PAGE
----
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In recognition of the essential restrictions and measures imposed by the Scottish and UK Governments, we have closed all sites, depots and offices, including the HES Archives and Library, with immediate effect. Read our latest statement on Coronavirus (COVID-19).

St Andrews - more than just golf!

15/07/2010

St Andrews on the east coast of Fife is known worldwide as the home of golf, which has been played here since the late fifteenth century on the links courses which are laid out along the coastal area to the north west of the town. It is steeped in history with many historic buildings and sites around its medieval town centre, which became a Royal Burgh in 1620. The University was established in 1410 and is the oldest university in Scotland. St Andrews was also for a long time the ecclesiastical capital of Scotland and the remains of the Cathedral, the largest in Scotland, date back to the twelfth century with its predecessor St Regulus’ Church and tower nearby. The ruins of the Castle date back to around 1200.

This year the 150th Open Championship in Golf will be played on the famous Old Course in St Andrews.

RCAHMS holds over 15 million items relating to the history of the built environment in Scotland, and the Collections contain a wide variety of items for St Andrews. These include historic photographs, architectural plans, engravings and sketches, modern survey photographs and drawings, and modern and historical aerial photographs.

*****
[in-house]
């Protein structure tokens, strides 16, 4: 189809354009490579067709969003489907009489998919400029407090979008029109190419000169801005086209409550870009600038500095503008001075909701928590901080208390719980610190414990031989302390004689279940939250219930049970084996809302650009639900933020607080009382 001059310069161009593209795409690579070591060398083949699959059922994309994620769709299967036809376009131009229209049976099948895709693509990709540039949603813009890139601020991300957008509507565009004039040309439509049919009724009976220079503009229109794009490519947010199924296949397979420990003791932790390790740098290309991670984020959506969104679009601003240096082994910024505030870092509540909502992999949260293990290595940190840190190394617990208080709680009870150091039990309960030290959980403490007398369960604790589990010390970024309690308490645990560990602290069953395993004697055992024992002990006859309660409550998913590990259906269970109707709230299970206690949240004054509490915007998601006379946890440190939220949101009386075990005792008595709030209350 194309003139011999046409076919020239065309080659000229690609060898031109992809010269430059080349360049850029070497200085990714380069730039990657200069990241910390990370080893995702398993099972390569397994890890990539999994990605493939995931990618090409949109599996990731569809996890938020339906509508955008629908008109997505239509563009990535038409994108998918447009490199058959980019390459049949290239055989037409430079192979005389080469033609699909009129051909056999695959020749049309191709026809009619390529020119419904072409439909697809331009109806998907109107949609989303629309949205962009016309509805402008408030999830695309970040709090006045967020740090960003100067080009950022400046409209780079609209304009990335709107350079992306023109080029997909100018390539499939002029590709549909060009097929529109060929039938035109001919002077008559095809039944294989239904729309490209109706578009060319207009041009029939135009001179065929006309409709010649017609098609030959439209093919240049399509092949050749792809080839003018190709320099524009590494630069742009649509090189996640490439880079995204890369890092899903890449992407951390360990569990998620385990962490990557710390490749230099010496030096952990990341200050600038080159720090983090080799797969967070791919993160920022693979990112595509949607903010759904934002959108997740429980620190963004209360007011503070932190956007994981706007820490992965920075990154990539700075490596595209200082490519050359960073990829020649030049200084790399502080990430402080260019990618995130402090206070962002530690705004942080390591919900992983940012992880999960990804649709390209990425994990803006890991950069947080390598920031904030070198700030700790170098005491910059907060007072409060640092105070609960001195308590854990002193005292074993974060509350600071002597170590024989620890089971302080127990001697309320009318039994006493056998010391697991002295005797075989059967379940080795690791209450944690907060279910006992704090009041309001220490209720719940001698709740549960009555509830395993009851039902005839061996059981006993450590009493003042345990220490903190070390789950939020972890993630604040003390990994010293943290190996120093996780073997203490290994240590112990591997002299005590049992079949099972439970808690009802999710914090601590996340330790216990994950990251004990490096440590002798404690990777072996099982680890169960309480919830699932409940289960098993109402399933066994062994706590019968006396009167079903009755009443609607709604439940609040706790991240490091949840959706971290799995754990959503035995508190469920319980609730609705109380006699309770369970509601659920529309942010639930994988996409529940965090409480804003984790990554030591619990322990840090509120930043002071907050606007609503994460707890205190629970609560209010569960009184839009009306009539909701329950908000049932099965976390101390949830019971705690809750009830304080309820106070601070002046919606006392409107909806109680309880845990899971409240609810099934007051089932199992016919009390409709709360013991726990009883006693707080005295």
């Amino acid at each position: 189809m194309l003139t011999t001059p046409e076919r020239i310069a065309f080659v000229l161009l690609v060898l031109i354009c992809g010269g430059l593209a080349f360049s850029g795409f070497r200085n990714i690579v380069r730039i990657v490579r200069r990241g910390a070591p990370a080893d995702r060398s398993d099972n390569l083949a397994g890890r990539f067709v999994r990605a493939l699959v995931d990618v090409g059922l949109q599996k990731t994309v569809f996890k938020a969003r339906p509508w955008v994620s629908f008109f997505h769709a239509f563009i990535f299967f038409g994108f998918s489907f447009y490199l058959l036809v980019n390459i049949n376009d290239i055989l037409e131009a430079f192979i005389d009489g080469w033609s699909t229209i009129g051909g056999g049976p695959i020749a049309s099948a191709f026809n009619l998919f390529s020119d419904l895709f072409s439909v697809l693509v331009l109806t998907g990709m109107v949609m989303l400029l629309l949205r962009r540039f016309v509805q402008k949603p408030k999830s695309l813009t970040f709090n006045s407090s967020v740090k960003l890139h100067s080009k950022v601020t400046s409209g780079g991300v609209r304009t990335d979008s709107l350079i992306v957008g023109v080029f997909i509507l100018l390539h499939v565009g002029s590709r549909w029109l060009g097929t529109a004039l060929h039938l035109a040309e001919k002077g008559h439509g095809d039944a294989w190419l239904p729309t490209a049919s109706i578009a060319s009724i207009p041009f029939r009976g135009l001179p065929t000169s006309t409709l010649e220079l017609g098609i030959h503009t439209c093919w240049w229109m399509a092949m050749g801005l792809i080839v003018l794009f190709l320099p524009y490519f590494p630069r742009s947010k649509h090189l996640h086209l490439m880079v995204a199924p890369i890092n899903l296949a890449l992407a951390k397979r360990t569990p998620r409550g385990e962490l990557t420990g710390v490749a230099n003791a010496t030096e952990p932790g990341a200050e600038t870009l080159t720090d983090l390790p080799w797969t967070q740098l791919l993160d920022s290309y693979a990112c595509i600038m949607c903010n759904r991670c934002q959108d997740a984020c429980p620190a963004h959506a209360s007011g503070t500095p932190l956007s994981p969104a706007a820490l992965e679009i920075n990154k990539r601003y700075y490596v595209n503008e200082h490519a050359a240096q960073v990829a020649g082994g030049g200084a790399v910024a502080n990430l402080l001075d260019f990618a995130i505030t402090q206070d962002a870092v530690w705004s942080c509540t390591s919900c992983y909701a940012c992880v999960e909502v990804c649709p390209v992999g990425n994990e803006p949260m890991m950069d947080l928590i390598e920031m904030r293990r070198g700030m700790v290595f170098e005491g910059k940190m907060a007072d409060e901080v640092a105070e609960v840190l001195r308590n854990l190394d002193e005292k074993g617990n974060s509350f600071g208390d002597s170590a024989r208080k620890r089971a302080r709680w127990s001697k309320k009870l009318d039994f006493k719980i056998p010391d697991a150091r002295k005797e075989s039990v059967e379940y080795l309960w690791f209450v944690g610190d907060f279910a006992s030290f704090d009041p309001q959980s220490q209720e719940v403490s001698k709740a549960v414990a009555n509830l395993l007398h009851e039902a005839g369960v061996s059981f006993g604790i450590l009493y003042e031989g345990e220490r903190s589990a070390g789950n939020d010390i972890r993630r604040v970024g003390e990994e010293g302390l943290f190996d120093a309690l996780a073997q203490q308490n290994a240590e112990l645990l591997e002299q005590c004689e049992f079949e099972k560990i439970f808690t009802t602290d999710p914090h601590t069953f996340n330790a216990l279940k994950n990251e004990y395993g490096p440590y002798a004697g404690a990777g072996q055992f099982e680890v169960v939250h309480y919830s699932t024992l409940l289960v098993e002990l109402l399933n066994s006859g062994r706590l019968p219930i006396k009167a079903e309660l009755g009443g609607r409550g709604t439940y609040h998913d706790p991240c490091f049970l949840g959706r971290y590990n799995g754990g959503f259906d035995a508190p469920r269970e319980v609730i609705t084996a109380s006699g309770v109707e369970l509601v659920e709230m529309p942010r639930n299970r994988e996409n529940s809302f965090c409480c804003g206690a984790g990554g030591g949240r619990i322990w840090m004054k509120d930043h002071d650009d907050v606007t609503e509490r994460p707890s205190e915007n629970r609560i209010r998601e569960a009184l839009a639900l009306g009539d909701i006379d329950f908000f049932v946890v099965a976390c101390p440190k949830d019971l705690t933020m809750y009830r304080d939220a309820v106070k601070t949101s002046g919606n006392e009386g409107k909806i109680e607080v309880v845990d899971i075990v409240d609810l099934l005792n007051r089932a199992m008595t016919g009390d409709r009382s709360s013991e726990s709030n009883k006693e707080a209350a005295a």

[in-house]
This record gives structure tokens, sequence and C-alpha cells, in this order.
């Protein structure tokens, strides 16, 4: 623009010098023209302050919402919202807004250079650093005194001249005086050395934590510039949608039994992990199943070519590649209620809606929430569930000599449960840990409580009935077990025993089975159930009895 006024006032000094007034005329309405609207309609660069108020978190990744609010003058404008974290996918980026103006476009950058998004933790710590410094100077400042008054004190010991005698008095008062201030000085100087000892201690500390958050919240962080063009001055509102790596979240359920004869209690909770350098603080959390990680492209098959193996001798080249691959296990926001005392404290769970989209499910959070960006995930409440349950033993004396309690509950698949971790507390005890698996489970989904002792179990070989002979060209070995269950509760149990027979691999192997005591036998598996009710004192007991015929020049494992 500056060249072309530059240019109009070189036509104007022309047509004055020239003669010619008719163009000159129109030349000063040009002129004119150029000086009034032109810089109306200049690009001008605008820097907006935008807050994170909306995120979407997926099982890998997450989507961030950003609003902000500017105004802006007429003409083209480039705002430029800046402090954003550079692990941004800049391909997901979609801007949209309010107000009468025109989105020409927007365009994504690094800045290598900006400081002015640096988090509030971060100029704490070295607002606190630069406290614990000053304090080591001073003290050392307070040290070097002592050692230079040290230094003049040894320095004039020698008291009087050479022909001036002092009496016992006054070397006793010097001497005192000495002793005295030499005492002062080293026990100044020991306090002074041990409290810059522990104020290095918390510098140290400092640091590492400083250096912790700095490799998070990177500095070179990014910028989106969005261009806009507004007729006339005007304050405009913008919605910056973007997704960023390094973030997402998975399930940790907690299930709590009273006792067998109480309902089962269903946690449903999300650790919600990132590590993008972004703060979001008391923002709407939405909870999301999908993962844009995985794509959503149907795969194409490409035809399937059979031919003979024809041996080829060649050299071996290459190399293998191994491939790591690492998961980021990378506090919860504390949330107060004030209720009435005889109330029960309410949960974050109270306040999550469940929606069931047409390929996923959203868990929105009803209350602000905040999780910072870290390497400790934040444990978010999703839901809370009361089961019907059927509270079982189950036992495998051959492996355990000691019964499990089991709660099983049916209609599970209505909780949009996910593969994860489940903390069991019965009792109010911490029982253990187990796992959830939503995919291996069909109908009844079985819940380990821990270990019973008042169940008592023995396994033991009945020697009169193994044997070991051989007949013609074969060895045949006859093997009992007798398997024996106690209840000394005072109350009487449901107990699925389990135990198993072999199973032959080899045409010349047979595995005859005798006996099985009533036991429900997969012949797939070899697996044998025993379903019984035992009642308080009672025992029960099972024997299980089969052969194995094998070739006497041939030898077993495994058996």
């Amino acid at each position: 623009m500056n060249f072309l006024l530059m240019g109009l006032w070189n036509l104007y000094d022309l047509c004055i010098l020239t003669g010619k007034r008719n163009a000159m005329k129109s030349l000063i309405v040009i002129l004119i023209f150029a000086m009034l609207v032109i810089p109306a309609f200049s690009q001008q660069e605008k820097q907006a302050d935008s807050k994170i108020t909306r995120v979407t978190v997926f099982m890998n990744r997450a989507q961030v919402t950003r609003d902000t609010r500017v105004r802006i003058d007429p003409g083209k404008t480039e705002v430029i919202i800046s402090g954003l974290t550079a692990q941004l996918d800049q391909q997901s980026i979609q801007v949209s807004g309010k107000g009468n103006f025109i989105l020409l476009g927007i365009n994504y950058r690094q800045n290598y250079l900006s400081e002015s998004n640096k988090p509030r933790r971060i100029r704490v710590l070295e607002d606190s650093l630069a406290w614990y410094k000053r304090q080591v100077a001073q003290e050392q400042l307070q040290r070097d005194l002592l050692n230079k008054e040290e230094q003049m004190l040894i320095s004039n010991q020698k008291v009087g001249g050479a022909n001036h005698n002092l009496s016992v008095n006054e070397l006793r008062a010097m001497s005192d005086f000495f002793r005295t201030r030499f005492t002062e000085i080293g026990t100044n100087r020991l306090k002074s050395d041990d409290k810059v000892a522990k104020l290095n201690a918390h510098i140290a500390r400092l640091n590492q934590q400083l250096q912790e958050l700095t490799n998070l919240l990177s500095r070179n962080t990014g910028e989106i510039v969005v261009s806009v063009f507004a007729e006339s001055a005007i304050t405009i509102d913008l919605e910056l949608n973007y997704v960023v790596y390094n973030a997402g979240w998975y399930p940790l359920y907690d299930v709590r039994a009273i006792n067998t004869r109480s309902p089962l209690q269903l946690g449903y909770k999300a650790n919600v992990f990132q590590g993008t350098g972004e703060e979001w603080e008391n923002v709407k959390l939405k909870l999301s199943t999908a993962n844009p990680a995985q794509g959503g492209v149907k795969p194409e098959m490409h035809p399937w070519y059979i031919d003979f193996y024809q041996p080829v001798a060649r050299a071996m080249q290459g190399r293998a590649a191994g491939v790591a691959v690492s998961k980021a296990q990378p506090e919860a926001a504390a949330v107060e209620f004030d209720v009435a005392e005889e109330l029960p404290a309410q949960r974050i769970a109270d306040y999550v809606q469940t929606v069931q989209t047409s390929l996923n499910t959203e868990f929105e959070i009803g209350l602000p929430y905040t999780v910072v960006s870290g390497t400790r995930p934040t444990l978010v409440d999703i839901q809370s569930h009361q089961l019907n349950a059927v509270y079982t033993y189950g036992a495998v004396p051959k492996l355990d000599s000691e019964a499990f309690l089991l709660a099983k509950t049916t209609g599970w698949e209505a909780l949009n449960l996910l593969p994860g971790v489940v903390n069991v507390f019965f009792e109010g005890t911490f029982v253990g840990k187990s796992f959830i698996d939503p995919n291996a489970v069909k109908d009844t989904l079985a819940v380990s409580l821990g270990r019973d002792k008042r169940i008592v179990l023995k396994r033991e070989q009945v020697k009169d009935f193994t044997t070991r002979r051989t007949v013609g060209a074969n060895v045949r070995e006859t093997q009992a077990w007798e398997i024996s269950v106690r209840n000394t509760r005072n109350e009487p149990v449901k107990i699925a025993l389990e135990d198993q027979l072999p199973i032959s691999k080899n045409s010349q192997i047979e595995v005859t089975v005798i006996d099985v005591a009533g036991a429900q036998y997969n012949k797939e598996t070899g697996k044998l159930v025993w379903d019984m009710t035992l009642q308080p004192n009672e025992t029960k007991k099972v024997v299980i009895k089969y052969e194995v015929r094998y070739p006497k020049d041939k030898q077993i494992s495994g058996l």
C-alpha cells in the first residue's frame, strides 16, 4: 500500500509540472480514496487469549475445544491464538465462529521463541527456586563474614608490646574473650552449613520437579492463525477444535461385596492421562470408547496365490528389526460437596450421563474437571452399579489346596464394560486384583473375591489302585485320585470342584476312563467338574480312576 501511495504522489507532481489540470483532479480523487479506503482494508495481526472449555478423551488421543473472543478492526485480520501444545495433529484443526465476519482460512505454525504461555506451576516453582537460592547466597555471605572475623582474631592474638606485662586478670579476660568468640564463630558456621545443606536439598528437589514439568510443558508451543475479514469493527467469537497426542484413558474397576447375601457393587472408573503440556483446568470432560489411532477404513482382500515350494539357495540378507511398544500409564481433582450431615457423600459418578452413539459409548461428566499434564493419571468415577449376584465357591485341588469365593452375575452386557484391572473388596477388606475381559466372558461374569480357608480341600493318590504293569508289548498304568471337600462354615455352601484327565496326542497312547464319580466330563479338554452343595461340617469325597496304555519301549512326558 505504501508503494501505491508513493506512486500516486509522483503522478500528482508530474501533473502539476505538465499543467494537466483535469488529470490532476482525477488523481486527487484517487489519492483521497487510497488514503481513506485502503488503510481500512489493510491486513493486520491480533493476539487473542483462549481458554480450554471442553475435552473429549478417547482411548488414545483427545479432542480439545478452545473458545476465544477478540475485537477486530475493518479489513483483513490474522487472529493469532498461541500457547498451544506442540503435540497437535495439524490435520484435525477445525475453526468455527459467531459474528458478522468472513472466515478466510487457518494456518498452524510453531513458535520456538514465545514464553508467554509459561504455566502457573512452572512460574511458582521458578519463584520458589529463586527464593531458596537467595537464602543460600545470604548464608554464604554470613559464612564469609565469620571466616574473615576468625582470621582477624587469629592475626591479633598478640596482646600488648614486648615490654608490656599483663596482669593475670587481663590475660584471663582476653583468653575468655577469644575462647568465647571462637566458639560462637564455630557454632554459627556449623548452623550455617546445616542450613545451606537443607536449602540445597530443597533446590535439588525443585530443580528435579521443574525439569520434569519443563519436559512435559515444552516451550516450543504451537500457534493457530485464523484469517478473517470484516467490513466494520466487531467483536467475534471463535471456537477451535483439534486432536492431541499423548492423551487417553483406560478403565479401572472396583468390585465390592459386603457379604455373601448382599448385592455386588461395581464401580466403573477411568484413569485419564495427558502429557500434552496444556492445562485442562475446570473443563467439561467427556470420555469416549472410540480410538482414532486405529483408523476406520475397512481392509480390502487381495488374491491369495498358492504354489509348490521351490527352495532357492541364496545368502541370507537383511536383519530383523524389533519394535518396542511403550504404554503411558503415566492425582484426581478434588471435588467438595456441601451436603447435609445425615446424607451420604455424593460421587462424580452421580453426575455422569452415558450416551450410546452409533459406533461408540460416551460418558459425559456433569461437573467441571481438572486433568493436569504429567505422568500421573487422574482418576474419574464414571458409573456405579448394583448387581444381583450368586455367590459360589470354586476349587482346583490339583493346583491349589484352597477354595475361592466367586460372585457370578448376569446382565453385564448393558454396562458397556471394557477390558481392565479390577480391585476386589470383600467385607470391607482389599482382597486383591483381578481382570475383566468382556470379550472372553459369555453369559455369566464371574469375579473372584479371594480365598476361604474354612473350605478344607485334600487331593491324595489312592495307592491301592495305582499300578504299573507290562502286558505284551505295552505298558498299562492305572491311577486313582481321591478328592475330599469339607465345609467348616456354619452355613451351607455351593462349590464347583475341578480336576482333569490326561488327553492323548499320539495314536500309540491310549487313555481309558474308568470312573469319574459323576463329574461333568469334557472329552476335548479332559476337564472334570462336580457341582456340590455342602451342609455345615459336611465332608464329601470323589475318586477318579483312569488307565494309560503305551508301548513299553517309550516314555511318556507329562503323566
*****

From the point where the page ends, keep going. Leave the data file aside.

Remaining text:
Examples include:

• Modern survey photographs of the stained glass windows in the Parish Church Of The Holy Trinity

• Aerial photographs of the town and golf courses photographed by the Royal Air Force in the 1940s and recent photography by RCAHMS.

• Unexecuted design proposals for the Royal and Ancient Club House from 1879

• Survey drawings and photographs of the Sarcophagus and other carved stones in the Cathedral Museum of St Andrews.

• Engraving by John Slezer of St Andrews Castle from ‘Theatrum Scotiae', 1718

• 19th century photographs of the historic buildings in St Andrews

• An engraving of St Andrews Castle from 1801